The barn that saved us all. 30 days of biking, #13

“I call our world Flatland, not because we call it so, but to make its nature clearer to you, my happy readers, who are privileged to live in Space.”

Edwin Abbott Abbott

Before I leave home, I check wind speed and direction. I then select a route based on my findings.

Stepping out the door, I find the wind seems mostly out of the south at 10 mph, though after the ride, Klimat, the weather app tied into Strava, claims that, no, the wind was south-southeast.

Left to my own decisioning, I would coast down Santa Fe Road and up Hallock Hollow. A bit hilly, but always doable. Trees along the way do a good job of knocking down the wind.

But my compatriot decides a flat ride is more desirable than a hilly one, and anyway, hadn’t we ridden Hallock Hollow just the other day?

Why yes, yes we had.

So we head toward Edelstein and Flatland, the domain that Edwin Abbott Abbott so winningly described in 1884. The land that leads its inhabitants to disbelieve in a third dimension and begin to think of their own height above the ground as nothing more than a localized aberration.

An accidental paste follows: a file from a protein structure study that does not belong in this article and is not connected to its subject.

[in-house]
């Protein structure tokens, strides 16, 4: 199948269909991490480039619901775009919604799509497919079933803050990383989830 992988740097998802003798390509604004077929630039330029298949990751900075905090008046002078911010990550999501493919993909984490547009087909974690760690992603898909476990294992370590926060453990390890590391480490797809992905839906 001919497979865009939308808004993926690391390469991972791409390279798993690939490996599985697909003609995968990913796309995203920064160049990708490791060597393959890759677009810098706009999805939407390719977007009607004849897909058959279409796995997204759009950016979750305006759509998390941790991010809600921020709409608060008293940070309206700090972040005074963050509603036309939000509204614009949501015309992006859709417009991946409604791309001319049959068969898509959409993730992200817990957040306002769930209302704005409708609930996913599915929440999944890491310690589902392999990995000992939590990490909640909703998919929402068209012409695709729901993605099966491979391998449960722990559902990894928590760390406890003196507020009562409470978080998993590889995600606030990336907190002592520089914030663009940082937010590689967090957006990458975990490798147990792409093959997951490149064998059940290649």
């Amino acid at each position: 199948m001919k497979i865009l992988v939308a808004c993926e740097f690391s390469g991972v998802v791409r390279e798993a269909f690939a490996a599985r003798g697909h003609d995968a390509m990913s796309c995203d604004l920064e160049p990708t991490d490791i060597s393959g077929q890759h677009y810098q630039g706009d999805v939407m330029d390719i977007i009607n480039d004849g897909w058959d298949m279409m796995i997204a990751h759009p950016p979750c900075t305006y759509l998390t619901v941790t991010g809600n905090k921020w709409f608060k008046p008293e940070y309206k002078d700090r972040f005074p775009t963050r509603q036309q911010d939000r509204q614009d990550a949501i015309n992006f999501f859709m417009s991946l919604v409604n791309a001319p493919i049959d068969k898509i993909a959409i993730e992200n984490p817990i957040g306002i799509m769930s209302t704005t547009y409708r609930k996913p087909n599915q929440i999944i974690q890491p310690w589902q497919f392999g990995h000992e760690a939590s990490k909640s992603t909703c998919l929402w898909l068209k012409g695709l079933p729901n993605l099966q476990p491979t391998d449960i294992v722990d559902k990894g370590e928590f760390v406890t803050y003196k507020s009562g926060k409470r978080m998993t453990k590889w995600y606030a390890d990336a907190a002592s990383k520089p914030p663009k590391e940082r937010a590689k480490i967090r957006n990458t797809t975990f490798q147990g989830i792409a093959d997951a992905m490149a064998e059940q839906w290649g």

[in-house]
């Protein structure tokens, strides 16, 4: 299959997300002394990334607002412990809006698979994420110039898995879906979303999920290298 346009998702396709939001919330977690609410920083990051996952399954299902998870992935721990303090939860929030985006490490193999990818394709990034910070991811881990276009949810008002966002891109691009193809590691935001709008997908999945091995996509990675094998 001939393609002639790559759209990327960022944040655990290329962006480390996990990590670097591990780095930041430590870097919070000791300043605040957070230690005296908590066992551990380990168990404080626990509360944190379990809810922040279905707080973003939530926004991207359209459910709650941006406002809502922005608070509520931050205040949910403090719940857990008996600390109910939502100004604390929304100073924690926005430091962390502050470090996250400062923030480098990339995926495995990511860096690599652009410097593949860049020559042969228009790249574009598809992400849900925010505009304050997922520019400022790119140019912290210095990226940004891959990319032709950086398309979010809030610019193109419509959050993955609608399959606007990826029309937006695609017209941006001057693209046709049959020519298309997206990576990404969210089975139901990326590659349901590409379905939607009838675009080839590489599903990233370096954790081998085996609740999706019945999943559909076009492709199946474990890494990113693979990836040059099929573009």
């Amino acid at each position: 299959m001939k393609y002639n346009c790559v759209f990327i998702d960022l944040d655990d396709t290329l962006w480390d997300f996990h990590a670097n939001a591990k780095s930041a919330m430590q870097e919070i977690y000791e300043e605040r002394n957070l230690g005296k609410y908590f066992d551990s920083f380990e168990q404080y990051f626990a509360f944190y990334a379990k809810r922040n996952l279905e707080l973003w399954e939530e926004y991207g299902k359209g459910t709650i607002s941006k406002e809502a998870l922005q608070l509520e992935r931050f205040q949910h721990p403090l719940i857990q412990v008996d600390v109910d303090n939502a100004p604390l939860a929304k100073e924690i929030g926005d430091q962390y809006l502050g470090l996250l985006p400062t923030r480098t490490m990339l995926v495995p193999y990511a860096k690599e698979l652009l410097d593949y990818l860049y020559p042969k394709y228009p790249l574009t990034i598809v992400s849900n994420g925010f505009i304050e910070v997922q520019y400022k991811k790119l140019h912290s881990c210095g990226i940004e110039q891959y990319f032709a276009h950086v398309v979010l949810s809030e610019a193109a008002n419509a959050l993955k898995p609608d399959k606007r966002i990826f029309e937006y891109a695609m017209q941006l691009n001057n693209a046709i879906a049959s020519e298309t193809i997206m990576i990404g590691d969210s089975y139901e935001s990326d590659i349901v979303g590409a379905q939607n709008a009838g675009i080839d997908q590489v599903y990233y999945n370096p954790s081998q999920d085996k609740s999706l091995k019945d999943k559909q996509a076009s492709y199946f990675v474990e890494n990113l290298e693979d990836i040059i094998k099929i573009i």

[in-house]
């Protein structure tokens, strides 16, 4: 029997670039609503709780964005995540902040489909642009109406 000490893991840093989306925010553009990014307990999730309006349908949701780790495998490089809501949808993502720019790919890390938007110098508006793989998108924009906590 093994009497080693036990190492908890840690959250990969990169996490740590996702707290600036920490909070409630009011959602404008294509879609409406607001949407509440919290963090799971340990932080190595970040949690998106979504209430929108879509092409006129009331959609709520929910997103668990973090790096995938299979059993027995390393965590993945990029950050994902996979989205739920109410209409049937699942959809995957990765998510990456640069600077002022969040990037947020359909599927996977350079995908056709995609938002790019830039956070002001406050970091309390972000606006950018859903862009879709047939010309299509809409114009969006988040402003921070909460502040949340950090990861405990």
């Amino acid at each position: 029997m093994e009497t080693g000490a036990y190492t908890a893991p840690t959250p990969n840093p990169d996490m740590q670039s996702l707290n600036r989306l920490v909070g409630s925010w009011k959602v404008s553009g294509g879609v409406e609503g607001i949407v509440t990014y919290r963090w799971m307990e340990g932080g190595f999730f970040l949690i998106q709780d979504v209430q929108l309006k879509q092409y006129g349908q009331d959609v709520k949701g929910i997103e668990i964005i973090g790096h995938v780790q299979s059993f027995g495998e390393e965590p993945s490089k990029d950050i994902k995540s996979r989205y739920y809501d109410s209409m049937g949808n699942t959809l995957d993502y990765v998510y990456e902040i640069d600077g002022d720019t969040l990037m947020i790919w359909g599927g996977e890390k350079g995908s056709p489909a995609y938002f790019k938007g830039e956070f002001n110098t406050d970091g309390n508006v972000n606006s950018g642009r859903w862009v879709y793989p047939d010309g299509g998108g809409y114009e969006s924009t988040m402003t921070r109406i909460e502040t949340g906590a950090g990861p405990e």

Flat land. Flatland.

Flatland is unrelenting. Unending. Incapable of surprising the traveler. Everything it is, is everything you see. The horizon cannot contain it or promise any visual relief. It is what it is, and it is deadly, deadly dull.

Then we pass a barn, the world of three dimensions pops back into being, and all is good and right with the world.

Except for the wind we could have avoided. Abbott didn’t warn us of the wind.

Some things we have to experience for ourselves, I guess.

April 13, 19.6 miles.

About 16incheswestofpeoria

Former bicycle mechanic, current peruser of books, feeder of birds.
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